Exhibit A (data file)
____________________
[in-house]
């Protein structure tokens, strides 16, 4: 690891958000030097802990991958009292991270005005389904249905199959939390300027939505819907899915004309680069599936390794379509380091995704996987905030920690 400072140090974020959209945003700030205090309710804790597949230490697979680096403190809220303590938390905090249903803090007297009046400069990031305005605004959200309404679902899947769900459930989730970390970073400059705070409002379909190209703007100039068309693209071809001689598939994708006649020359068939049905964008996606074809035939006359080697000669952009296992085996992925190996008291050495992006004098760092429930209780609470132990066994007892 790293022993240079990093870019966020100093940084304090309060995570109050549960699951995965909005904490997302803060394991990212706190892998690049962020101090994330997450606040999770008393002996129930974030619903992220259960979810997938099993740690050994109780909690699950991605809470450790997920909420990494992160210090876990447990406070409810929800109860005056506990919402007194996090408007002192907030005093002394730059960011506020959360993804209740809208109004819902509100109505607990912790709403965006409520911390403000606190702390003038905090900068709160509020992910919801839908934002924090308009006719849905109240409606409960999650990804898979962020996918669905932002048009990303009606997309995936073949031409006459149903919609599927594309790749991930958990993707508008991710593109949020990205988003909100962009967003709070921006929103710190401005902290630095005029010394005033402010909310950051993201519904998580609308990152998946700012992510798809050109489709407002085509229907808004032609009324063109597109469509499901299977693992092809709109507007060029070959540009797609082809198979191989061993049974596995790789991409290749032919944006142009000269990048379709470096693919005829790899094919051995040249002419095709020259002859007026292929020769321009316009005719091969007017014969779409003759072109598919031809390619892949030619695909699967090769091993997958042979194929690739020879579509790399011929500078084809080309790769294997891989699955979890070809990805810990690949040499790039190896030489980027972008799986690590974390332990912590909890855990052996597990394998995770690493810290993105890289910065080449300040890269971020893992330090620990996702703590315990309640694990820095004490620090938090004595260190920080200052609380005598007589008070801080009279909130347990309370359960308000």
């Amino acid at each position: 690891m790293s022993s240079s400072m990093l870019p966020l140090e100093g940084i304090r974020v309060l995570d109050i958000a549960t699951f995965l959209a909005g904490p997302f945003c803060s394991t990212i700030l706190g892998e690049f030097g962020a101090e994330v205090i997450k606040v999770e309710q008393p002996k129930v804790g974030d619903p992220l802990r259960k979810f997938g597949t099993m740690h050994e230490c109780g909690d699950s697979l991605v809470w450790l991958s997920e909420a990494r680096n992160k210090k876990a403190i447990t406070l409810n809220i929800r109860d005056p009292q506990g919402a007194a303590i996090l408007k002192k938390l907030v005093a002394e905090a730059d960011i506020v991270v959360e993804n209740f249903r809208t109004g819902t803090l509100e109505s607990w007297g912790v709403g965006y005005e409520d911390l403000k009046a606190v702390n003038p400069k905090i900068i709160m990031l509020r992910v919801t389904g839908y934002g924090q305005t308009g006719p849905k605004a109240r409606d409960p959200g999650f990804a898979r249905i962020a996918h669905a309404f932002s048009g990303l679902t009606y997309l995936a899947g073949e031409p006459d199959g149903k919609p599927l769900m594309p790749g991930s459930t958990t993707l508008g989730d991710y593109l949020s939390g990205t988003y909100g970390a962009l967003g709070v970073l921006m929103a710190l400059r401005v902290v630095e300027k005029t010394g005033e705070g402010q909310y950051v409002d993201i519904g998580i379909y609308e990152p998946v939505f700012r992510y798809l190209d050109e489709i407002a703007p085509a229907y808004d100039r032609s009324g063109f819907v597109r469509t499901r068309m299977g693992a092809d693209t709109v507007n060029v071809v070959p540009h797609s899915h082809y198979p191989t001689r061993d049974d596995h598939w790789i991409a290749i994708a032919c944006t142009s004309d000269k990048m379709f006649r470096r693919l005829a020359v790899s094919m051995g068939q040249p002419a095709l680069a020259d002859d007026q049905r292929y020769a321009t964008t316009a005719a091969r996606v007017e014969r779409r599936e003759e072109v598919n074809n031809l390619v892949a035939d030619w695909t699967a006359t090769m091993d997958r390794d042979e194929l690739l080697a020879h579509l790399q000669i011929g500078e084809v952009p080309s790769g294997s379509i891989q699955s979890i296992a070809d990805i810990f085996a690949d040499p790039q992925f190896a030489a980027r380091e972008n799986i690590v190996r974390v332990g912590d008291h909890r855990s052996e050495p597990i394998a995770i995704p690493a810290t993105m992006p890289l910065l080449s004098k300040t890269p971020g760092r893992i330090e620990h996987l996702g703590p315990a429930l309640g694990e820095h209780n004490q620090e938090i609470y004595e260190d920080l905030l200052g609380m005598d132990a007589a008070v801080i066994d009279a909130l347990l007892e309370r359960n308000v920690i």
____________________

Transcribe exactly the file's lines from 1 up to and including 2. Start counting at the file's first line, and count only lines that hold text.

[in-house]
């Protein structure tokens, strides 16, 4: 690891958000030097802990991958009292991270005005389904249905199959939390300027939505819907899915004309680069599936390794379509380091995704996987905030920690 400072140090974020959209945003700030205090309710804790597949230490697979680096403190809220303590938390905090249903803090007297009046400069990031305005605004959200309404679902899947769900459930989730970390970073400059705070409002379909190209703007100039068309693209071809001689598939994708006649020359068939049905964008996606074809035939006359080697000669952009296992085996992925190996008291050495992006004098760092429930209780609470132990066994007892 790293022993240079990093870019966020100093940084304090309060995570109050549960699951995965909005904490997302803060394991990212706190892998690049962020101090994330997450606040999770008393002996129930974030619903992220259960979810997938099993740690050994109780909690699950991605809470450790997920909420990494992160210090876990447990406070409810929800109860005056506990919402007194996090408007002192907030005093002394730059960011506020959360993804209740809208109004819902509100109505607990912790709403965006409520911390403000606190702390003038905090900068709160509020992910919801839908934002924090308009006719849905109240409606409960999650990804898979962020996918669905932002048009990303009606997309995936073949031409006459149903919609599927594309790749991930958990993707508008991710593109949020990205988003909100962009967003709070921006929103710190401005902290630095005029010394005033402010909310950051993201519904998580609308990152998946700012992510798809050109489709407002085509229907808004032609009324063109597109469509499901299977693992092809709109507007060029070959540009797609082809198979191989061993049974596995790789991409290749032919944006142009000269990048379709470096693919005829790899094919051995040249002419095709020259002859007026292929020769321009316009005719091969007017014969779409003759072109598919031809390619892949030619695909699967090769091993997958042979194929690739020879579509790399011929500078084809080309790769294997891989699955979890070809990805810990690949040499790039190896030489980027972008799986690590974390332990912590909890855990052996597990394998995770690493810290993105890289910065080449300040890269971020893992330090620990996702703590315990309640694990820095004490620090938090004595260190920080200052609380005598007589008070801080009279909130347990309370359960308000």